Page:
As a result of this, the Institute challenged the constitutionality of s 26(1)(a) of the LPA on the grounds that it is inconsistent with ss 9, 22 and 29(3) of the Constitution. It did so in the KwaZulu-Natal Division of the High Court in Pietermaritzburg (the High Court). Relying on the definition of ‘university’ in the Higher Education Act, the High Court concluded as follows: ‘For these reasons the answer to the question whether “university” can be read to include the [Institute], must be [answered] in the negative. The KZN Law Society can, therefore, not be faulted for its failure to give a different and wider meaning to the concept of university. The “decision” did not ignore the provisions of the Higher Education Act, it in fact applies [to] them, given that the Act maintains the distinction between various types of higher education institutions.’ The High Court went on to say: ‘I find that, having shown that the applicant meets the criteria set out in section 29(3) and those in Chapter 7 of the Higher Education Act, the applicant enjoys the same rights to offer the accredited four-year LLB as public universities, and its exclusion from section 26(1)(a) of the [LPA], limits this right.’

The CC said the High Court went on to hold that s 26(1)(a) of the LPA was constitutionally invalid by reason of its inconsistency with ss 9, 22 and 29(3) of the Constitution. This was said because it was satisfied that the word ‘university’ in s 26(1)(a) of the LPA clearly excludes private higher education institutions, duly registered and accredited to offer the LLB degree. The CC added that the High Court correctly referenced the meaning of the word ‘university’ in the Oxford English Dictionary. There it is defined as ‘a high-level educational institution in which students study for degrees and academic research is done.’ But, even after referring to a collation of interpretive principles in Cool Ideas 1186 CC v Hubbard and Another 2014 (4) SA 474 (CC), that is not the meaning it gave to ‘university’ in s 26(1)(a) as it concluded that the applicant did not fall within that meaning.

The CC said it would be impermissible to use as a standard to be adhered to or attach more weight to a word in a statute. The CC pointed out that the Constitution is the standard to be complied with in determining the constitutionality of any legislation. More importantly, where the ascertainment of the meaning or constitutionality of a provision may be enabled by direct guidance from the Bill of Rights as in this case, then that superior interpretive aid or measurement of constitutionality should render unnecessary any reference to whatever legislation might appear to be relevant. The CC added that put bluntly, if when considering the constitutionality of a particular legislation it becomes apparent that its provisions are consistent with the Bill of Rights, there would be no need to still ascertain whether its provisions are consistent with those of another related legislation.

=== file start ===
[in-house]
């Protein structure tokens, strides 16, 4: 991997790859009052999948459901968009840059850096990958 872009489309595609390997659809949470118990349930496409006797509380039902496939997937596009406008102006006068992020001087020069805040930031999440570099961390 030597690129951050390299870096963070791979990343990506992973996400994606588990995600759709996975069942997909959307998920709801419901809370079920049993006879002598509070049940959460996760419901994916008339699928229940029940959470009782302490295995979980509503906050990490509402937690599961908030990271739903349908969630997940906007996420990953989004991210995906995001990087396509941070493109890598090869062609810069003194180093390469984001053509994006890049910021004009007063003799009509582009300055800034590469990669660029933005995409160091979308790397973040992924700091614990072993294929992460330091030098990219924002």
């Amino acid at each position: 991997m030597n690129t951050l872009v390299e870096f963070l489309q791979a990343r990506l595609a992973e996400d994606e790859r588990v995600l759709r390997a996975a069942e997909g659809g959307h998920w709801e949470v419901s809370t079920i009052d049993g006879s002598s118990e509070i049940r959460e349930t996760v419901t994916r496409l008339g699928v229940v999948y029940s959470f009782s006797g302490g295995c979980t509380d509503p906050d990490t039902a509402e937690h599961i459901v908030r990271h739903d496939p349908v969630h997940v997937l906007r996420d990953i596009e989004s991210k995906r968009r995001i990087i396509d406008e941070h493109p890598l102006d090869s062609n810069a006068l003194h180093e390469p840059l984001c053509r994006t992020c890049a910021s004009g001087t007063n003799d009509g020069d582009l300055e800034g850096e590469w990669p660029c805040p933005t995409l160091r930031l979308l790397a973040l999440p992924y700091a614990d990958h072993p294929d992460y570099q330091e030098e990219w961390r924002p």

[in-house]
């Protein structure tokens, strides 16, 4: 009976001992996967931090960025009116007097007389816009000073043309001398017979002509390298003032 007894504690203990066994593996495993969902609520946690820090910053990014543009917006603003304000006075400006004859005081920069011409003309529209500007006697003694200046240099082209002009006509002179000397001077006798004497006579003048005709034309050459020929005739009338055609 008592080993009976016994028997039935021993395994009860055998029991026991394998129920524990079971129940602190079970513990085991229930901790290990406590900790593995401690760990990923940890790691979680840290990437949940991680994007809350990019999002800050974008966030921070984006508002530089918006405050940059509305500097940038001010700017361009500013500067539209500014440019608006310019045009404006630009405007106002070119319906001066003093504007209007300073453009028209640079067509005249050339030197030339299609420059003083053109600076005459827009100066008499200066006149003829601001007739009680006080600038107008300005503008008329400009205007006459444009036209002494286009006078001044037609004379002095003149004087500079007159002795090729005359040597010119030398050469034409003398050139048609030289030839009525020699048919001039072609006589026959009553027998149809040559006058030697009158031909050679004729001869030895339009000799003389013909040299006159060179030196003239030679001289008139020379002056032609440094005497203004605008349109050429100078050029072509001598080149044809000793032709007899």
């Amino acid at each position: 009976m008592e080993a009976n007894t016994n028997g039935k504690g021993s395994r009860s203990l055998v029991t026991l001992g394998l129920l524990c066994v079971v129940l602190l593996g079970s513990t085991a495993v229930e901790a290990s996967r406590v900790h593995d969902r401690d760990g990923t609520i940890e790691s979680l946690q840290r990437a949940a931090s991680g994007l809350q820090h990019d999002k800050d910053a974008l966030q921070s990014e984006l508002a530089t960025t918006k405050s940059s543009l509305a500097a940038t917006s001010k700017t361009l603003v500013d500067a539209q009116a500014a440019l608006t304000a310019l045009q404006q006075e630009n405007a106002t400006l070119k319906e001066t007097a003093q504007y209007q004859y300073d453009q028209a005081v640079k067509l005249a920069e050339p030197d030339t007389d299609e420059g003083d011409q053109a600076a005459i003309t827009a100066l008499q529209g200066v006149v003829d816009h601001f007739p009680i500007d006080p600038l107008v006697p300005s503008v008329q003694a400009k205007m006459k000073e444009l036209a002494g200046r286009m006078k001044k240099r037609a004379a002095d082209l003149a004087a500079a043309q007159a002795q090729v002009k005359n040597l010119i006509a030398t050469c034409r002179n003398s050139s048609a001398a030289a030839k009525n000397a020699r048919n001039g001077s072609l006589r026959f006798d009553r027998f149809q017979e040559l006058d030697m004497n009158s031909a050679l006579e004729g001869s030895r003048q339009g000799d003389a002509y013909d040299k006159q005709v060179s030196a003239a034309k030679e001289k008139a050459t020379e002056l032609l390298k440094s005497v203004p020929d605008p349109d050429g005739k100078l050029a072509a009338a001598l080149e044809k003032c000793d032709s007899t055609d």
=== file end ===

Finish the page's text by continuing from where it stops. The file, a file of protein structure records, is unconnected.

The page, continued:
The CC pointed out that more tellingly, the Higher Education Act opens its definition section where it states, unless the context otherwise indicates – ‘university’ means any university established, deemed to be established or declared as a university under this Act. The CC added that this follows that the special meaning given to ‘university’ in that Act is confined to instances where the Higher Education Act opens itself applies. But, even then, the definition applies subject to context. Room is less for the word ‘university’ to be given a meaning that is at variance with that specially defined one even where the Higher Education Act applies.

The CC said to concretise that approach, the following must never be lost sight of:

  • A special meaning ascribed to a word phrase in a statue ordinarily applies to that statue alone.
  • Even in instances where that statue applies, the context might dictate that the special meaning be departed from.